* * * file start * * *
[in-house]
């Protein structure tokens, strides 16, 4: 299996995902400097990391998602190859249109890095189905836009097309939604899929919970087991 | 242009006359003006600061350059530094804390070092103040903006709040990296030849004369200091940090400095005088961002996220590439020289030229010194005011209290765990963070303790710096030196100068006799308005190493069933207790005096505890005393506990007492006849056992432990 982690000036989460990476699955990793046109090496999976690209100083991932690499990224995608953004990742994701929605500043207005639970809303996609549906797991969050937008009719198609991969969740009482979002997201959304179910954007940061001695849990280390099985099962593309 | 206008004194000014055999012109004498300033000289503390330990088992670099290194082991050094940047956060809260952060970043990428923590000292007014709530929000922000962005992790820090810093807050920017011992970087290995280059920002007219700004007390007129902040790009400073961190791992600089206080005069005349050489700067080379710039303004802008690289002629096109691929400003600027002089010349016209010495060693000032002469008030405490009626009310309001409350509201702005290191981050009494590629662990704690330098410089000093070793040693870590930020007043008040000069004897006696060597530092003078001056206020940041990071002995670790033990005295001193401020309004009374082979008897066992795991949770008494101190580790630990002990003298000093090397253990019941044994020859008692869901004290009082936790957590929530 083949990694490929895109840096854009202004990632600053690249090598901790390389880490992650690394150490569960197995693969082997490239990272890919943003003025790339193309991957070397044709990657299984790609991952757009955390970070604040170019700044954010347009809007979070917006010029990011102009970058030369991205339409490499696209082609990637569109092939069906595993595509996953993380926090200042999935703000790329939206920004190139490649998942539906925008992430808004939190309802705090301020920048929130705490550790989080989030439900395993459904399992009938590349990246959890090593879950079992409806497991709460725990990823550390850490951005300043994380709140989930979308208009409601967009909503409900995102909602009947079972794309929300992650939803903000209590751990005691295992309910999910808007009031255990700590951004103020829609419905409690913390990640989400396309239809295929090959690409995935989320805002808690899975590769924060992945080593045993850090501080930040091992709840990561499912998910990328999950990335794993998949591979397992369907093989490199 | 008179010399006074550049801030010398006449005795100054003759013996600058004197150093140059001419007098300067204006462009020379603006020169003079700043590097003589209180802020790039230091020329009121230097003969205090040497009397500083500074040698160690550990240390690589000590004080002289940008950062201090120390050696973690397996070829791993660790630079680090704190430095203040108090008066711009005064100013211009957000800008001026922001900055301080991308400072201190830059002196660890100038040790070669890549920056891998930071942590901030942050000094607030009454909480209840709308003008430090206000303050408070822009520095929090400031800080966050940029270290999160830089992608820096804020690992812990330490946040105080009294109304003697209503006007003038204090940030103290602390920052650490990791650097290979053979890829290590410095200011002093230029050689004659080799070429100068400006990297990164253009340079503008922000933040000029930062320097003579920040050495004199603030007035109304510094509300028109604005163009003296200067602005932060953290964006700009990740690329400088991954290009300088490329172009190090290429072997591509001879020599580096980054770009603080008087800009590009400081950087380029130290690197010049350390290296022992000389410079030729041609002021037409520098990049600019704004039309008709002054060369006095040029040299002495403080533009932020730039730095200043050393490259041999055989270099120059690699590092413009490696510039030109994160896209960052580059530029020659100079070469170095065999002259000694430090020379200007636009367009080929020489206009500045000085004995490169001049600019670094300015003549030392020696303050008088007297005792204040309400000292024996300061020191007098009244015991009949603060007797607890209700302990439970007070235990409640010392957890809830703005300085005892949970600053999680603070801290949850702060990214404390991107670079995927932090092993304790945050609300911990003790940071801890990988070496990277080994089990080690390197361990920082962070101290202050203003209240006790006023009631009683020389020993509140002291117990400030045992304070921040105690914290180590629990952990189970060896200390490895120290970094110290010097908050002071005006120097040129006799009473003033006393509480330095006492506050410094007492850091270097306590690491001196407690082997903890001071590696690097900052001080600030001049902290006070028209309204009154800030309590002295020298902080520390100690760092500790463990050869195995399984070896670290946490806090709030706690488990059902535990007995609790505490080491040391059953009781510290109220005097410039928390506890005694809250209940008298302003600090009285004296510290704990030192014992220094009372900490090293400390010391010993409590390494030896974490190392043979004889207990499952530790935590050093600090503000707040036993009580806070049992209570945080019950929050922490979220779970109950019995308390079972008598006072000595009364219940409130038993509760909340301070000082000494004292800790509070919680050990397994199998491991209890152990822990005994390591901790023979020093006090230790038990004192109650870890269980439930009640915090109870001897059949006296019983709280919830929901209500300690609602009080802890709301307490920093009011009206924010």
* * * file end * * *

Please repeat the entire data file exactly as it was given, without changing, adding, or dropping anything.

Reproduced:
[in-house]
């Protein structure tokens, strides 16, 4: 299996995902400097990391998602190859249109890095189905836009097309939604899929919970087991 | 242009006359003006600061350059530094804390070092103040903006709040990296030849004369200091940090400095005088961002996220590439020289030229010194005011209290765990963070303790710096030196100068006799308005190493069933207790005096505890005393506990007492006849056992432990 982690000036989460990476699955990793046109090496999976690209100083991932690499990224995608953004990742994701929605500043207005639970809303996609549906797991969050937008009719198609991969969740009482979002997201959304179910954007940061001695849990280390099985099962593309 | 206008004194000014055999012109004498300033000289503390330990088992670099290194082991050094940047956060809260952060970043990428923590000292007014709530929000922000962005992790820090810093807050920017011992970087290995280059920002007219700004007390007129902040790009400073961190791992600089206080005069005349050489700067080379710039303004802008690289002629096109691929400003600027002089010349016209010495060693000032002469008030405490009626009310309001409350509201702005290191981050009494590629662990704690330098410089000093070793040693870590930020007043008040000069004897006696060597530092003078001056206020940041990071002995670790033990005295001193401020309004009374082979008897066992795991949770008494101190580790630990002990003298000093090397253990019941044994020859008692869901004290009082936790957590929530 083949990694490929895109840096854009202004990632600053690249090598901790390389880490992650690394150490569960197995693969082997490239990272890919943003003025790339193309991957070397044709990657299984790609991952757009955390970070604040170019700044954010347009809007979070917006010029990011102009970058030369991205339409490499696209082609990637569109092939069906595993595509996953993380926090200042999935703000790329939206920004190139490649998942539906925008992430808004939190309802705090301020920048929130705490550790989080989030439900395993459904399992009938590349990246959890090593879950079992409806497991709460725990990823550390850490951005300043994380709140989930979308208009409601967009909503409900995102909602009947079972794309929300992650939803903000209590751990005691295992309910999910808007009031255990700590951004103020829609419905409690913390990640989400396309239809295929090959690409995935989320805002808690899975590769924060992945080593045993850090501080930040091992709840990561499912998910990328999950990335794993998949591979397992369907093989490199 | 008179010399006074550049801030010398006449005795100054003759013996600058004197150093140059001419007098300067204006462009020379603006020169003079700043590097003589209180802020790039230091020329009121230097003969205090040497009397500083500074040698160690550990240390690589000590004080002289940008950062201090120390050696973690397996070829791993660790630079680090704190430095203040108090008066711009005064100013211009957000800008001026922001900055301080991308400072201190830059002196660890100038040790070669890549920056891998930071942590901030942050000094607030009454909480209840709308003008430090206000303050408070822009520095929090400031800080966050940029270290999160830089992608820096804020690992812990330490946040105080009294109304003697209503006007003038204090940030103290602390920052650490990791650097290979053979890829290590410095200011002093230029050689004659080799070429100068400006990297990164253009340079503008922000933040000029930062320097003579920040050495004199603030007035109304510094509300028109604005163009003296200067602005932060953290964006700009990740690329400088991954290009300088490329172009190090290429072997591509001879020599580096980054770009603080008087800009590009400081950087380029130290690197010049350390290296022992000389410079030729041609002021037409520098990049600019704004039309008709002054060369006095040029040299002495403080533009932020730039730095200043050393490259041999055989270099120059690699590092413009490696510039030109994160896209960052580059530029020659100079070469170095065999002259000694430090020379200007636009367009080929020489206009500045000085004995490169001049600019670094300015003549030392020696303050008088007297005792204040309400000292024996300061020191007098009244015991009949603060007797607890209700302990439970007070235990409640010392957890809830703005300085005892949970600053999680603070801290949850702060990214404390991107670079995927932090092993304790945050609300911990003790940071801890990988070496990277080994089990080690390197361990920082962070101290202050203003209240006790006023009631009683020389020993509140002291117990400030045992304070921040105690914290180590629990952990189970060896200390490895120290970094110290010097908050002071005006120097040129006799009473003033006393509480330095006492506050410094007492850091270097306590690491001196407690082997903890001071590696690097900052001080600030001049902290006070028209309204009154800030309590002295020298902080520390100690760092500790463990050869195995399984070896670290946490806090709030706690488990059902535990007995609790505490080491040391059953009781510290109220005097410039928390506890005694809250209940008298302003600090009285004296510290704990030192014992220094009372900490090293400390010391010993409590390494030896974490190392043979004889207990499952530790935590050093600090503000707040036993009580806070049992209570945080019950929050922490979220779970109950019995308390079972008598006072000595009364219940409130038993509760909340301070000082000494004292800790509070919680050990397994199998491991209890152990822990005994390591901790023979020093006090230790038990004192109650870890269980439930009640915090109870001897059949006296019983709280919830929901209500300690609602009080802890709301307490920093009011009206924010």